You can talk to a hundred people in a room about something exciting you need to do,” says Domain’s chief technology officer, Mark Cohen.
“You can explain it to them and point out all the information you need to do it. When they leave the room maybe five to 10 people will look into it any further without prodding. You need to recognise and nurture those ten people because they will be your agents for change and they will be the pillars that hold up your high performing team,” says Cohen.
“You can’t teach this behaviour to people – it’s a trait to treasure.”
It’s a useful lesson Cohen brings to his role as chief technology officer at Domain Group. Cohen and his team have engaged with groups of people at startups and through hackathon events for years. But there was a gap that was impacting the creation of innovative services from these engagements: a lack of a solid platform strategy on Domain meant that integration and data sharing was always harder than it should be, says Cohen.
“We had established a platform strategy and had been working to move to a microservice architecture. The key missing piece we spotted was that we needed a public API – we set about building this and over the past year, we have finalised the build and are about to launch it,” he says.
The public API is allowing Domain to open up access to its data and will also allow the company’s partners to use it to create new and interesting businesses, says Cohen. Around 400 parties have so far signed up to use the API.
This new capability enables people to access home price guide valuations (rental and sales history). The real estate industry’s CRM providers also have access to the API for free as a value add to their business, Cohen says.
“Our data costs more to collate, process and create various derivate products that most startups could afford. We’re opening that up to see what they can do with it and as far as we are aware, we’re the only real estate platform in Australia that will be doing this. We want to see startups with ‘moonshot’ ideas building on top of our data and APIs,” he says.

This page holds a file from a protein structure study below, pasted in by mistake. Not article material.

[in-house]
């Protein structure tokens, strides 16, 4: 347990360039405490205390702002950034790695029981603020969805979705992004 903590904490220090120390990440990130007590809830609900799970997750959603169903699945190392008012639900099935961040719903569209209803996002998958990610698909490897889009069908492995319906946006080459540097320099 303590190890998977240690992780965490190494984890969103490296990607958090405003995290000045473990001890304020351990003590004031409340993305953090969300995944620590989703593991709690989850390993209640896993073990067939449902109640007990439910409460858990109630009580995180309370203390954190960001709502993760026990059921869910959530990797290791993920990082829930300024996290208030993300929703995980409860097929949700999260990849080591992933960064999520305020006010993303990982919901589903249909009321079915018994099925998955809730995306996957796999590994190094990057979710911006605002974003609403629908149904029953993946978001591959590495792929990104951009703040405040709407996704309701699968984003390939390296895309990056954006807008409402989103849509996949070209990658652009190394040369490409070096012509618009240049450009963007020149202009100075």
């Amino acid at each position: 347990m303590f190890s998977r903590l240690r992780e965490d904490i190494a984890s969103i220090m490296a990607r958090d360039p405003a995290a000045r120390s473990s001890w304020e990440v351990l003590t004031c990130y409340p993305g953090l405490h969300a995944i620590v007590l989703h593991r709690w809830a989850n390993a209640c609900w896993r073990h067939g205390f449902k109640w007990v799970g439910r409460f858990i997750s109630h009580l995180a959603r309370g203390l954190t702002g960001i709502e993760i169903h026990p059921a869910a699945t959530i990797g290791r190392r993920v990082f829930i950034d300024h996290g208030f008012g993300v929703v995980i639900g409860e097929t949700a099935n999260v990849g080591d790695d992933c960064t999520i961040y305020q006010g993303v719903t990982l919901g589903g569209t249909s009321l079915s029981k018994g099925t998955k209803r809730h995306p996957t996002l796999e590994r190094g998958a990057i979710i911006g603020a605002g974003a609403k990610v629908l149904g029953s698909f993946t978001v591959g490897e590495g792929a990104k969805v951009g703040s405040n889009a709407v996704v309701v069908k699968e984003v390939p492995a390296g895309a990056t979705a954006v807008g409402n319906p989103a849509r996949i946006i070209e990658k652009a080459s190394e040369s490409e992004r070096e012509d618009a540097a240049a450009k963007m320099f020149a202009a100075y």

Today, more than 30 per cent of listings on Domain arrive through the public API, he says.
Opening up a public API involved a massive education exercise and the technology team has made the broader business awareness of this new platform strategy, says Cohen.
“It’s a fundamental paradigm shift – we’ve also had to convince the business that it was worth the investment and the resource and time commitments that were involved. I was lucky that we received total support from the CEO and from our product directors,” he says.
A true data warehouse
Cohen and his team have also implemented what Cohen describes as a true agile data warehouse using AWS Redshift and Tableau as its primary tools.
“This has enabled democratisation and self-service access to data across our group. In any given week, a third of the organisation accesses our data warehouse. For our data strategy, we have built out a dedicated data team, and we have freed up budget for the requisite software licenses. By building on AWS, we removed all the hardware capex and used a variable opex cost based that we scaled out as we grew data stores.”
Cohen has also created a ‘group platforms’ team who built out the shared platforms.
“They, in turn, have had to develop the consulting skills to grow engagement with the front end teams and then later with our partners and customers,” says Cohen.
“We save money when new products leverage existing platforms, and when we reduce the amount of code in each product. We also benefit when old batch-style partner integrations adopt our web services and move to real time integrations.”
Moving to a platform architecture means it’s easier for the company to integrate with its partners and also means it can ship products faster.
“We also have the added bonus of creating centres of excellence around key functionality instead of having to upskill everyone.”